Scafing Glue

Discussion in 'Wooden Boat Building and Restoration' started by mugsman, Feb 12, 2012.

  1. mugsman
    Joined: Feb 2012
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    mugsman Junior Member

    Anyone try Gorilla Glue on scarf joints or is epoxy still the best?
    Thanks
     
  2. PAR
    Joined: Nov 2003
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    PAR Yacht Designer/Builder

    Polyurethane adhesives, such as Gorilla Glue (and others) have been well tried. They work well within their requirements and limitations. Adhesive choices tend to be application based. On wood, it's difficult to beat epoxy for several reasons.
     
  3. Nick.K
    Joined: May 2011
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    Nick.K Senior Member

    Polyurethane isn't a good choice for a scarf,
    Firstly as it expands it tends to push the surfaces apart and since scarfs often have a lot of surface area this makes the clamping difficult.
    Second, scarfs are difficult to cut completely tight and in open joints, polyurethane will harden as foam which has very little strength.
     
  4. troy2000
    Joined: Nov 2009
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    troy2000 Senior Member

    Summer before last I spliced 1x12 pine boards for the sides of a flat bottomed canoe, and 3/8" plywood for the bottom, using Gorilla glue. The boat goes in the water for two or three days at a time. In between it sets upside down on blocks, baking in the desert sun. The scarfs are still completely solid.

    Of course, I cut tight joints to begin with. And I obtained clamping pressure by laying cleats over the joints, and running deck screws through the cleats and the joints, right into the wood work table.

    The biggest problem with Gorilla glue seems to be that people use too much of it. They figure if a little is good, more must be better. It ain't necessarily so....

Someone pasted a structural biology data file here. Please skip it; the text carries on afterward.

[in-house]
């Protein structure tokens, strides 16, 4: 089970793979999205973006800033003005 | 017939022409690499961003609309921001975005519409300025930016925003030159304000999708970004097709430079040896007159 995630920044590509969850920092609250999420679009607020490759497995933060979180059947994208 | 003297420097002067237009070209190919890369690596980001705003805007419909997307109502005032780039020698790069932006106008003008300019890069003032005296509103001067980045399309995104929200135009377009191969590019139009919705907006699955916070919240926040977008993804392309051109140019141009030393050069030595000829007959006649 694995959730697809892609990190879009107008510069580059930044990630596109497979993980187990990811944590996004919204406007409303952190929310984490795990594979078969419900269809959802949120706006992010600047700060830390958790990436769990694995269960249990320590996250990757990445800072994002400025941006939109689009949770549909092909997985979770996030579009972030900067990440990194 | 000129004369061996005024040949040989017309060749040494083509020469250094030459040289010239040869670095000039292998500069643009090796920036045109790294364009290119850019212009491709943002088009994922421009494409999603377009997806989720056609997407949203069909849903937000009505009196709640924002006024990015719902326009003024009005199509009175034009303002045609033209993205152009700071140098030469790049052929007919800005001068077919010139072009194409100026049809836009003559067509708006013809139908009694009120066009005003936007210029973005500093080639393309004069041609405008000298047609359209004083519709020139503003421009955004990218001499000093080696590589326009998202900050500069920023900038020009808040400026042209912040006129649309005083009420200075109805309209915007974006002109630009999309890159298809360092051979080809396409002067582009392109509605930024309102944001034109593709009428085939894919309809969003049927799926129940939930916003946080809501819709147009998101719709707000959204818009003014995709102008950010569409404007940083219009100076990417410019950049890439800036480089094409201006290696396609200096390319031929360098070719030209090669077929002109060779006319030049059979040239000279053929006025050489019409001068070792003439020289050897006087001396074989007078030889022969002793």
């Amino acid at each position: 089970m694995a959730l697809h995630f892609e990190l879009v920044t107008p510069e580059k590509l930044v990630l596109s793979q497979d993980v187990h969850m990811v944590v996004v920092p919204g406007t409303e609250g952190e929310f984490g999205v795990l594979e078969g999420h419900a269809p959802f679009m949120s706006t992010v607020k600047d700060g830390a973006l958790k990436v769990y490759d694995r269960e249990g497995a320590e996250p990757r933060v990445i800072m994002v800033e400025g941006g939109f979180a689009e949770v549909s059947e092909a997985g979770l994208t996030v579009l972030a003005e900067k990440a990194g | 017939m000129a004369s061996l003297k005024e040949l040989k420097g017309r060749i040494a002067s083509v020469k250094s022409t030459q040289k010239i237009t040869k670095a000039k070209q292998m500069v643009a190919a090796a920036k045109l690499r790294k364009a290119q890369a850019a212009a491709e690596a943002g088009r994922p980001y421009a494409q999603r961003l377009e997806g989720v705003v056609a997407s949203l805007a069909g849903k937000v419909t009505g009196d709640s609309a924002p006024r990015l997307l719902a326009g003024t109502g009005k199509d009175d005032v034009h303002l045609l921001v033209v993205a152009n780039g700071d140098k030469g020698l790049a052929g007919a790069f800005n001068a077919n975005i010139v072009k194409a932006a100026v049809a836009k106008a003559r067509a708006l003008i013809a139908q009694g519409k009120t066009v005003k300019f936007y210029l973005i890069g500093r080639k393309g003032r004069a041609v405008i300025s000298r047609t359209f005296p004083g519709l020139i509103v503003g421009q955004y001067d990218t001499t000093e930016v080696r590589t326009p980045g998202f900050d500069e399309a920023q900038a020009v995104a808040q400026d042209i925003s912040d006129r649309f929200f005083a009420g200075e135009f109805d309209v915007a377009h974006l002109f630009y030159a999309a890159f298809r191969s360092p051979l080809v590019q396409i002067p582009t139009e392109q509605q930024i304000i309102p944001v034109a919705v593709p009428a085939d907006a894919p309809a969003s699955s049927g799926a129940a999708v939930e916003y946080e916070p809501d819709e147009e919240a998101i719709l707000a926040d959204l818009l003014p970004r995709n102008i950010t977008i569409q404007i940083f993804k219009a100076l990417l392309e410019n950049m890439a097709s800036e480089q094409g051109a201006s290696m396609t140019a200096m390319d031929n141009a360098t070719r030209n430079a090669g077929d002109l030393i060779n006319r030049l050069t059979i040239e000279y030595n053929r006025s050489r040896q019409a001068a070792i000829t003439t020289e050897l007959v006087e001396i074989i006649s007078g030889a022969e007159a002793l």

Follow directions carefully. Make sure you have tight joints; apply a thin layer to one surface; and dampen the other surface lightly with water. If you get anything beyond minimal squeeze-out when you apply clamping pressure, you're using too much glue.

    I've also used Gorilla glue successfully on cracked rifle stocks by injecting it into the cracks with a hypodermic, and applying pressure by tightly wrapping the stock in strips of inner tube.
     
  5. Collin
    Joined: Nov 2011
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    Collin Senior Member

    1. Scarfs aren't hard to do well. You shouldn't need to have to rely on gap filling to save you. A jack plane creates very flat scarfs.

    2. Gorilla glue sucks. The joints have failed several times for me. The last thing I would use it for is an application that's under a lot of stress and where it failing would leave you in a bad spot. The joints aren't as strong from day 1 and just go downhill from there. If you're laminating two pieces of wood together, it'll probably hold alright, but I wouldn't use it for the scarfs.

    3. Titebond 3 is a good choice for scarfs for a small boat that you don't expect to last forever. It's very strong, flexible and waterpoof.
     
  6. johneck
    Joined: Nov 2011
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    johneck Senior Member

    Why wouldn't you use epoxy? It is cheaper, easier to work with, more water resistant, soaks into the wood better, is stronger for gap filling. Am I missing something?
     
  7. sean-nós
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    sean-nós Senior Member

  8. michael pierzga
    Joined: Dec 2008
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    michael pierzga Senior Member

    Some people cant work with epoxy due to allergies.

    For bright finished joints some cabinetmakers don't like the dark glue line epoxy leaves.

    High clamping pressure resin starves epoxy joints.
     
  9. troy2000
    Joined: Nov 2009
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    troy2000 Senior Member

    If your Gorilla glue joints are failing, it's because you're doing something wrong. And it seems the mistake made by most people is using too much glue, and/or expecting it to be gap-filling. See my post #4 above....
     
  10. Collin
    Joined: Nov 2011
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    Collin Senior Member

    I could give you examples, but it would be better if you tested it yourself. Gorilla glue looks good when you first use it, the problems come later while it's in use for a while. The problem isn't about adding water to the joint or using too much of the glue, it's the glue itself-not the application of it.

    Scarf some wood together with Gorilla glue and glue some scarfs with Titebond 3 or something similar.

    Now flex it, brace one end on the floor and whack the other end with a hammer, flex it some more. Do a few cycles of that and test the joints.

    You'll see that the Gorilla glue will fail at the glue line. Why? It seems to have to do with just how brittle the glue is. The Titebond has enough give to it and the polyurethane adhesives just can't cope. If the joint doesn't have to flex or there's no chance of concussion, you're fine...but what doesn't flex and get hit in a boat?